From the Horse’s
Live Show Etiquette:

A Handbook for a Happier Experience

A Free Publication

Acknowledgements to the Contributors
I would like to thank all the generous folks who offered their terrific insights and suggestions for this Handbook. Because of you wonderful souls on Fallen Leaves, Model Horse Blab, the RESS Member List, the Minkiewicz Studios Painter’s Program List and those in many personal messages to me, this wisdom can be shared freely in our community to help make our live shows a welcoming place for everyone. Thank you!

By Sarah Minkiewicz-Breunig


The live show is our core activity, being both the competitive outlet and the social center of the community. And happily, the boom of model horse showers has caused the number of live shows to grow exponentially. Indeed, rarely a weekend goes by that doesn’t have a live show somewhere in the country!

However, what failed to develop alongside this boom was a formalized understanding of appropriate conduct, which has proven to be a problematic oversight. In fact, many young showers and newcomers have no idea about norms and unspoken courtesies, and so may innocently put themselves or others in unfortunate circumstances. And while most people are friendly and gracious in our little slice of the world, some do tend to become abrasive or unpleasant, sometimes repeatedly. And, truth be told, we all have our own moments of weakness, particularly when emotions run high. Nevertheless, because live shows are a vital link, a cohesive resource offering practical suggestions is needed to promote untarnished enjoyment for all participants.

As a result, this Handbook was compiled with the generous insights and suggestions from your fellow showers, hosts and judges alike, experienced and new. Every insight contained here is directly from your peers, making the entire Handbook based on practical experience and tested protocol, and can therefore be a useful guide for attending any live show. I encourage you to think carefully about the suggestions presented and take to heart the spirit of the Handbook. We are each a benefactor of the model horse world, and so have a vested interest in the atmosphere of our most affirming and thrilling group activity.

For clarity, this Handbook is divided into several sections, each addressing a specific facet of a live show. And since many of us have to wear many hats throughout our showing involvement or need to be aware of such matters eventually, it’s a good idea to read all the sections to understand the full spectrum of appropriate etiquette. These sections are:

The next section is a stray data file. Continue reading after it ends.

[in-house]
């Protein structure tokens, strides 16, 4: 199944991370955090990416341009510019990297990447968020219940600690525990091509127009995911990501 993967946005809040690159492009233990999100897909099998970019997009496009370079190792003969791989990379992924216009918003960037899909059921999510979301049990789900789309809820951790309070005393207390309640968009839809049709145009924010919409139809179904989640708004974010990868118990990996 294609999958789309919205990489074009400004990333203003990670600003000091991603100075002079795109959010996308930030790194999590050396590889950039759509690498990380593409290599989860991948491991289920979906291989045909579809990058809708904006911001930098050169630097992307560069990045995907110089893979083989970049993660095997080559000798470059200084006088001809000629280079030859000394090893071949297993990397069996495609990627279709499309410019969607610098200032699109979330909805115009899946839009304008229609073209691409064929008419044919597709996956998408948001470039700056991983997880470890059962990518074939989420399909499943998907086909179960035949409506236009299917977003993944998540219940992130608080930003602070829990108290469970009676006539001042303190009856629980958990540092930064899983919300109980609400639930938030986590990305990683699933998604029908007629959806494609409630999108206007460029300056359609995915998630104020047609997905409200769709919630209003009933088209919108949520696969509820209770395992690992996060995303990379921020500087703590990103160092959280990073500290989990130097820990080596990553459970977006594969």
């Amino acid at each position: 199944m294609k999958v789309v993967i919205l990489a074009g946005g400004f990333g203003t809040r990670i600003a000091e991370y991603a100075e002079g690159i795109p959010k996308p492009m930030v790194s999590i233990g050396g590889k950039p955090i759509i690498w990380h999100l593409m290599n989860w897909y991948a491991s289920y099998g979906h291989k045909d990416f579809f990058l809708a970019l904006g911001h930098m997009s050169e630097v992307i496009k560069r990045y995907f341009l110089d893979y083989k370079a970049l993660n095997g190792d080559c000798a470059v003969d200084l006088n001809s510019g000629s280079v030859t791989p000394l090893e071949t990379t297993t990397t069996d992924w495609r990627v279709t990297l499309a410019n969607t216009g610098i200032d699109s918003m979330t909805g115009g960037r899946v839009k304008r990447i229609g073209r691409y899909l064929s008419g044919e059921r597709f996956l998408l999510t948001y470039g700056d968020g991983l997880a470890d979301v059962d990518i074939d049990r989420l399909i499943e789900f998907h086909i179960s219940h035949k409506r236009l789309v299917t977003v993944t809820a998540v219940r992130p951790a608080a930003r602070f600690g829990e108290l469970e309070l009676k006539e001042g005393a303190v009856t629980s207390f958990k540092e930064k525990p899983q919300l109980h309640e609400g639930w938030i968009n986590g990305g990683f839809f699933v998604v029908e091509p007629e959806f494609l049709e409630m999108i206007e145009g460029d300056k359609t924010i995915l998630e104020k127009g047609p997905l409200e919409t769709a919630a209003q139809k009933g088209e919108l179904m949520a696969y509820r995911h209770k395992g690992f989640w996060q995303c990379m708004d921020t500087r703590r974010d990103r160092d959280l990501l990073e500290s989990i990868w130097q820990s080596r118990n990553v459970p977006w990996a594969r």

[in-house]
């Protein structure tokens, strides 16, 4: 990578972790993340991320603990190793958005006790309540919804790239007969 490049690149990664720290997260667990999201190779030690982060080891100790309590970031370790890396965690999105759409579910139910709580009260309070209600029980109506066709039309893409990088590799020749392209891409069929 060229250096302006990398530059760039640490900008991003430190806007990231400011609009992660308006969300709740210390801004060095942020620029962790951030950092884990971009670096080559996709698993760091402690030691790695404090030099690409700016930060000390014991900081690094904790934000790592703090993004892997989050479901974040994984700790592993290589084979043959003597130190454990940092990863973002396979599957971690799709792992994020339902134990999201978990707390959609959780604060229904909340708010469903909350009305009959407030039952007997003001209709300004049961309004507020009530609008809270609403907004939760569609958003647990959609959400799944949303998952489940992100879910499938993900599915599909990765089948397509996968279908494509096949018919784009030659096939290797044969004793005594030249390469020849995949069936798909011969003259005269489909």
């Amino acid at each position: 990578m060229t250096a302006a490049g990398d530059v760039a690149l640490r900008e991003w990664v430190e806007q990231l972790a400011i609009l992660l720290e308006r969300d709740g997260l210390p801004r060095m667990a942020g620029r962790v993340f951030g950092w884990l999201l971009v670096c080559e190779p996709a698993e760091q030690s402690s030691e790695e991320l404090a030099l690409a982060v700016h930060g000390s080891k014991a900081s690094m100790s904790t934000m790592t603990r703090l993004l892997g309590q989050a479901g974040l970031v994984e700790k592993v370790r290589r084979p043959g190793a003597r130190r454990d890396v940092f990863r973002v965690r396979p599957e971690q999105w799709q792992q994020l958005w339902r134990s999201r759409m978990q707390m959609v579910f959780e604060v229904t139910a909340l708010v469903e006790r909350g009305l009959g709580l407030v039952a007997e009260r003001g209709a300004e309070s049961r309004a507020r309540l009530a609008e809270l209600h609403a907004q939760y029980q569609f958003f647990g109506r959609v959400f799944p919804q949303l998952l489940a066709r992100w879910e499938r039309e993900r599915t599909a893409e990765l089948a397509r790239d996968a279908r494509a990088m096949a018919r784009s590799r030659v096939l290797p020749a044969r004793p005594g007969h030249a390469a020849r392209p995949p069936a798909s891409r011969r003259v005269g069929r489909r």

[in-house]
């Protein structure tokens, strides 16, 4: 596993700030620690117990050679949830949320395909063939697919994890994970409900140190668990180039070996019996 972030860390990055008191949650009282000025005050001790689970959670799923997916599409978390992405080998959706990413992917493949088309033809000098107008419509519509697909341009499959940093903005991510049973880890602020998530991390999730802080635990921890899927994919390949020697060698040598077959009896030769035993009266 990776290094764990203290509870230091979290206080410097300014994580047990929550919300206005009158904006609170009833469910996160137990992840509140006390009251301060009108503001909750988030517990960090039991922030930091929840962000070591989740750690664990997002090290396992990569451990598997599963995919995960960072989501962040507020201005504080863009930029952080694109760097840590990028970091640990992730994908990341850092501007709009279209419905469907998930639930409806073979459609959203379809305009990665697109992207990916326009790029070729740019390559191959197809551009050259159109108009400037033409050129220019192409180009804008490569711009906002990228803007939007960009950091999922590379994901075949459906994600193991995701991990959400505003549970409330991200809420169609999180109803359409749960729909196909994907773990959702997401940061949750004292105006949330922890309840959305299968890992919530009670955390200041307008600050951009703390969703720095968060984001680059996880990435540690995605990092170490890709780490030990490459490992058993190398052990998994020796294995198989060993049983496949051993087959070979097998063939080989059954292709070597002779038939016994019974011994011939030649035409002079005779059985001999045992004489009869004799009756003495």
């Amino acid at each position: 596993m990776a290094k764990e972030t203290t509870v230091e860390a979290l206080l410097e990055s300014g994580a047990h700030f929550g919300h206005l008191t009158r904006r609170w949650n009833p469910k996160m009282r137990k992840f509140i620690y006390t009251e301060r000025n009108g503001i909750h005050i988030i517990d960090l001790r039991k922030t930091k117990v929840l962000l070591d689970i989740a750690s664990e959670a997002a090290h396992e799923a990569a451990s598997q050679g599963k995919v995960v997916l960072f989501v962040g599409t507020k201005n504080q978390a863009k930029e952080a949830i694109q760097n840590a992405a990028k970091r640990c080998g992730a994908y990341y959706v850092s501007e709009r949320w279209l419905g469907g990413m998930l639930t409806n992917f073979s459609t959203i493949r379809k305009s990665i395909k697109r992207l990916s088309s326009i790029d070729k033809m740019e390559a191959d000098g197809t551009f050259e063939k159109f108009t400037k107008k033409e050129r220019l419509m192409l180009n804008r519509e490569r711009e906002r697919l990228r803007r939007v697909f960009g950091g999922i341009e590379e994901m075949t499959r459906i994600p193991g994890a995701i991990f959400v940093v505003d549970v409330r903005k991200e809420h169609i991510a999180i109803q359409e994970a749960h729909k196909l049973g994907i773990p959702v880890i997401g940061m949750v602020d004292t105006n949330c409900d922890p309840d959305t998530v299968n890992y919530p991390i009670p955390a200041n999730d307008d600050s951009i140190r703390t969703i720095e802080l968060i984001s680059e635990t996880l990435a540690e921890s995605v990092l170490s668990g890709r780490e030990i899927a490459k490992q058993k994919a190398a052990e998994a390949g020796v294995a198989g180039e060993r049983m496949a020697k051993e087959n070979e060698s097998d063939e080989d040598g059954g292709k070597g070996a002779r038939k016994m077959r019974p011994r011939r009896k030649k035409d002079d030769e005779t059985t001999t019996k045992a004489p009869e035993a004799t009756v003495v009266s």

Absolutely, we are passionate about our model horses and know that our activity has a lot of good things to offer anyone interested in horses. But it can be easy to forget that each of us started out as beginners or as children, without a clue as to what it’s all about or not having familiar faces greeting you. So the truth is that as we develop as showers, we become obligated to help those in our midst who may be new to this activity. And it’s important to remember there is a difference between young showers and new showers, as the latter may often be adults who are discovering this activity for the first time, or re-discovering it after a period of absence. So while each type of “newbie” often requires slightly different needs and strategies, they both deserve attentive care and thoughtfulness.

Without a doubt, we are each a good will ambassador for the model horse world and since our newbies are our future, they should be actively welcomed by everyone at a live show in meaningful ways.

It’s important that newcomers feel embraced and part of a supportive network and that they receive the guidance and insights needed to help them develop and succeed. In a way, the live show is our communal “house” and good hospitality shown to newbies encourages them to join and enrich our whole family.

But hospitality does not extend just to newbies, but also to each other, at every show. It’s important to be gracious and affable to fellow attendees, no matter how many times you’ve crossed paths, and to foster an atmosphere of happiness and learning for everyone present.

Remember that the hospitality we offer each other at every live show accumulates and builds a cohesive and friendly community that benefits not only you, but everyone else as well.

So some things each of us can do to offer good hospitality are, as follows:

  • For hosts, encourage ambassadorship by various strategies, such as:
    • Identifying new, young, shy, awkward or inexperienced showers before the show (perhaps by having a special box on the entry form these folks can check) and then assign each of them to an interested, friendly, experienced shower who is willing to serve as a "show buddy" (and perhaps have a special prize or award for such generous people). It’s also a good idea to situate the tables of these people near their show buddies to encourage comfort zones and familiarity. This beautiful idea can do wonders for all involved.
    • Hook up new, young or shy showers with “pen pals” before the show and try to arrange their tables near each other at the show, too. This really helps to build confidence and a feeling of being welcome.
    • Encourage newbies to volunteer at your show. You get the needed help and they get to meet people and also learn about live shows from the “inside out”. As a suggestion, it’s a good idea to put newbies to work at socially-oriented jobs such as selling raffle tickets, organizing the awards and keeping them ready for the judges, helping to hand out catered lunches, handing out surveys and collecting them, etc.
    • If you have a get-together planned for your show, it’s a great idea to actively introduce newbies around.